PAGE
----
It is the responsibility of the body in charge of a common pasture in the uplands to determine when the animals are driven to the uplands, and also how many, but each individual sheep farmer is responsible for limiting the breeding of his own sheep stock. Uncontrolled breeding would result in a greater increase in the stock than can be supported by the grazing. In the autumn, the sheep farmer must decide how many sheep are to live, and the slaughter of young animals is the most significant means of achieving balance. In this, the authorities are in charge of ensuring that the number of replacement lambs is not greater than can definitely be supported on the winter fodder available. In environmental affairs, it is generally considered that nature should enjoy the benefit of the doubt when considering the consequences of situations where the outcome is not certain. In the case of sheep farming, the animals enjoy the benefit of the doubt; if this were not the case, there would be the danger of their being undernourished. Only a fraction of those that are born in the spring are allowed to live through the following winter.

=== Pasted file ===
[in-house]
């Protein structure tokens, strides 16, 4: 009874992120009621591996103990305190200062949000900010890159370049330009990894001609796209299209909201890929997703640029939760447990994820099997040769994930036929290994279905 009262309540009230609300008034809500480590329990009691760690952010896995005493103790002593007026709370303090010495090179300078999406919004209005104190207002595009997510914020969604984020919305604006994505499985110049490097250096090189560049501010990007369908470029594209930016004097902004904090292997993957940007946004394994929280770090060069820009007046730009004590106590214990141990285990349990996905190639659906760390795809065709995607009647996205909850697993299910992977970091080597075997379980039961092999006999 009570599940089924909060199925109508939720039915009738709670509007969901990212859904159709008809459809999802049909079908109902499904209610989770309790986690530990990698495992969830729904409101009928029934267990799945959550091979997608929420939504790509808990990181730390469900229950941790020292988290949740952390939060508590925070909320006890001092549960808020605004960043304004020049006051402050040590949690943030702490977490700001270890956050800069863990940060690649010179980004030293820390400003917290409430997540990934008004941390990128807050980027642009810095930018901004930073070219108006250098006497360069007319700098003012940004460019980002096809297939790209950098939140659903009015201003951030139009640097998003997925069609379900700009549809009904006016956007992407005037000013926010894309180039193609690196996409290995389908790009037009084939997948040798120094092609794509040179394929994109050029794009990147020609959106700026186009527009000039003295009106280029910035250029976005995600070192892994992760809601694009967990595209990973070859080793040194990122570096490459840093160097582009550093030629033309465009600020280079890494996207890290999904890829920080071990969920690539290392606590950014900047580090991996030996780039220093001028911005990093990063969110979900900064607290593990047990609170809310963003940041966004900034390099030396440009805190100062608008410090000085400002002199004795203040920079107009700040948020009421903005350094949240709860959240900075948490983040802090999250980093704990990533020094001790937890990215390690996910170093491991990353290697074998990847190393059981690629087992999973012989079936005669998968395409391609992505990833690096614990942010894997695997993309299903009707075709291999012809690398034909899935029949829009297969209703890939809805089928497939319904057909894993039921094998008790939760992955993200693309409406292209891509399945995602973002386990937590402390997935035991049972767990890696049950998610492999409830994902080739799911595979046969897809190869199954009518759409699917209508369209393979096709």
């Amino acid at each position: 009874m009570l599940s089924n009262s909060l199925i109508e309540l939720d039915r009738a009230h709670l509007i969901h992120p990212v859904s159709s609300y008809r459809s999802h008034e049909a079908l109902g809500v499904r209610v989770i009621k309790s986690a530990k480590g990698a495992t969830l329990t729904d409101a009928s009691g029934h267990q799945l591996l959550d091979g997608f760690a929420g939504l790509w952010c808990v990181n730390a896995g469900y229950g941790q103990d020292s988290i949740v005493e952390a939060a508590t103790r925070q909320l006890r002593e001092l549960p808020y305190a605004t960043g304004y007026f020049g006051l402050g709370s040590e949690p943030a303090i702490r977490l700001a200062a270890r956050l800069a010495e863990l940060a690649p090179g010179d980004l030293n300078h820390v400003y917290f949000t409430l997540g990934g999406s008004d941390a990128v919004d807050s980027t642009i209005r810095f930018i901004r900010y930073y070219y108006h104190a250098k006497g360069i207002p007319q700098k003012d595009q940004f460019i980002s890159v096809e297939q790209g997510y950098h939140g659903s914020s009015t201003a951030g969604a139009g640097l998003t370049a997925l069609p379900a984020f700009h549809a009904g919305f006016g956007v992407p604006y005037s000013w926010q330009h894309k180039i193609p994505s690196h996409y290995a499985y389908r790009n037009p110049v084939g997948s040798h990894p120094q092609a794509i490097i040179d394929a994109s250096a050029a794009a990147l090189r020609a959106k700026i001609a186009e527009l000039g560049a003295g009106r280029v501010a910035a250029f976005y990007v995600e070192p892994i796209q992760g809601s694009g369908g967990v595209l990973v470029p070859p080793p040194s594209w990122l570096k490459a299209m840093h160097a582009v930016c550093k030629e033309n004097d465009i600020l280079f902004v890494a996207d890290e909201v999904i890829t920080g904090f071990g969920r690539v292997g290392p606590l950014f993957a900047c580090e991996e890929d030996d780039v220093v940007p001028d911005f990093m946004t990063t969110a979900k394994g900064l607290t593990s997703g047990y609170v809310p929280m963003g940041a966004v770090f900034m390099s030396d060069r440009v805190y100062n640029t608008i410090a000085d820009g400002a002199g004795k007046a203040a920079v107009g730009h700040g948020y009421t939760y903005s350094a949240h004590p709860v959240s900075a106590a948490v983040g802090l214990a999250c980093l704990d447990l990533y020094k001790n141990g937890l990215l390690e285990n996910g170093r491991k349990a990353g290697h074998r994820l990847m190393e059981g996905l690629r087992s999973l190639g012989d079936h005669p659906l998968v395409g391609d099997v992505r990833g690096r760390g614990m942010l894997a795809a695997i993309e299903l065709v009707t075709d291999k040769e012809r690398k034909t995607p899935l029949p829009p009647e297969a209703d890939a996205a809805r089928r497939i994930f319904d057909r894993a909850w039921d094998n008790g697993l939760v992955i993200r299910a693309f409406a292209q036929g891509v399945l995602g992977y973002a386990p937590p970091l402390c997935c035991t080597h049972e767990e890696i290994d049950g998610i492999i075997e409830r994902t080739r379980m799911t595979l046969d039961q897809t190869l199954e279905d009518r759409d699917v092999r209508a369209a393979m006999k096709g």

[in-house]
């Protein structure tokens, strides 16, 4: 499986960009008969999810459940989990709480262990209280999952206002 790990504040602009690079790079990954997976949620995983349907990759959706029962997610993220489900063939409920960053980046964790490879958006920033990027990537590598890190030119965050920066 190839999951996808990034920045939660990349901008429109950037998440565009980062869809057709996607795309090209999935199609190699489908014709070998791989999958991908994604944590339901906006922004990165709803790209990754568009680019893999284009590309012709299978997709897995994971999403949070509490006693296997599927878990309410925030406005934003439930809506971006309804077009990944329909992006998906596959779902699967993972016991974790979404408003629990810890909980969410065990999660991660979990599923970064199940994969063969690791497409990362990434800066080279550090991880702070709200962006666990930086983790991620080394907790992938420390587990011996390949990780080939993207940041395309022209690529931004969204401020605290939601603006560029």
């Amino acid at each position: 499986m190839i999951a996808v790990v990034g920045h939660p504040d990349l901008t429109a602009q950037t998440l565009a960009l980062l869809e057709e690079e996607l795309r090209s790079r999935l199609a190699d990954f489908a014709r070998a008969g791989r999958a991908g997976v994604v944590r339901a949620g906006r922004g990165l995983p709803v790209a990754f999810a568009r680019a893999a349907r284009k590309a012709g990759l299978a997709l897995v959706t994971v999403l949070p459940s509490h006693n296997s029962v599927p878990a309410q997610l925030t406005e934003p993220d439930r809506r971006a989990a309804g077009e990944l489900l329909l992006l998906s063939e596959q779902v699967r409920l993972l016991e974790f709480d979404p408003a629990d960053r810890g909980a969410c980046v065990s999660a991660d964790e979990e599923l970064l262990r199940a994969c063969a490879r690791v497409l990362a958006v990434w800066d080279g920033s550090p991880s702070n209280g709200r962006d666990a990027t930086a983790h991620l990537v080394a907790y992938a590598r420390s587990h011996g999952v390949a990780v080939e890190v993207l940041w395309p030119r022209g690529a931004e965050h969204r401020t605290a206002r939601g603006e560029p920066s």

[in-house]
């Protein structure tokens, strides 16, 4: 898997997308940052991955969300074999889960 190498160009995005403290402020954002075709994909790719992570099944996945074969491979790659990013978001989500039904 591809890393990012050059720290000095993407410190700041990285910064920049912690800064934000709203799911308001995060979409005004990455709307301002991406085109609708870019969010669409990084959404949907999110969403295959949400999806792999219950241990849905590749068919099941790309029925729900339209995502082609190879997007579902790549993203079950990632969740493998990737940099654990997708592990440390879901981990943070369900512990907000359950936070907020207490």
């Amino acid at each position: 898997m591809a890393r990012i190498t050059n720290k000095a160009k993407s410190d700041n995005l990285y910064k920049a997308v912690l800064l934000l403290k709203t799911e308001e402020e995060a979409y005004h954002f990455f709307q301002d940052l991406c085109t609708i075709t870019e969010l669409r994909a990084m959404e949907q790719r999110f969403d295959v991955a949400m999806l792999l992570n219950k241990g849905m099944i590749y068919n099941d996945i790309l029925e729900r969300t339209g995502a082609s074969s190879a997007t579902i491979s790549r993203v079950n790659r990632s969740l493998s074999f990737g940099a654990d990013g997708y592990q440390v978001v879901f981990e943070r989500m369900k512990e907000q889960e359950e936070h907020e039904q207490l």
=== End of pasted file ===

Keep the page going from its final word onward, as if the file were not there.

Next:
The point of view on which the rational control of cod fishing must be based is that normally there is only food supply to support a fraction of the numbers of young cod that are spawned. Most of the fry and small fish die for one reason or another, and one of these reasons is a shortage of food. The greater the role played by the shortage of food in this process, the greater the evidence of malnutrition perceived in the fish that it is planned to exploit. The rational control of cod fishing must aim at using fishing gear in such a way that enough small fish will be killed so as to ensure that hunger and malnutrition will not ruin the catch potential and that those that do reach maturity will enjoy comfortable conditions in which to develop from a young age until they are fully mature. If sufficient numbers of the stock are killed, the cod will enjoy the benefit of the doubt inasmuch as those that do live longer will not suffer from malnutrition.

It is the task for fishery biologists, through research, to quantify these conditions and give advice for the economists to put in their model.


FFblaðið (Torshavn) December 16 2004 24-25

(translated from the Norwegian, with small amendmends)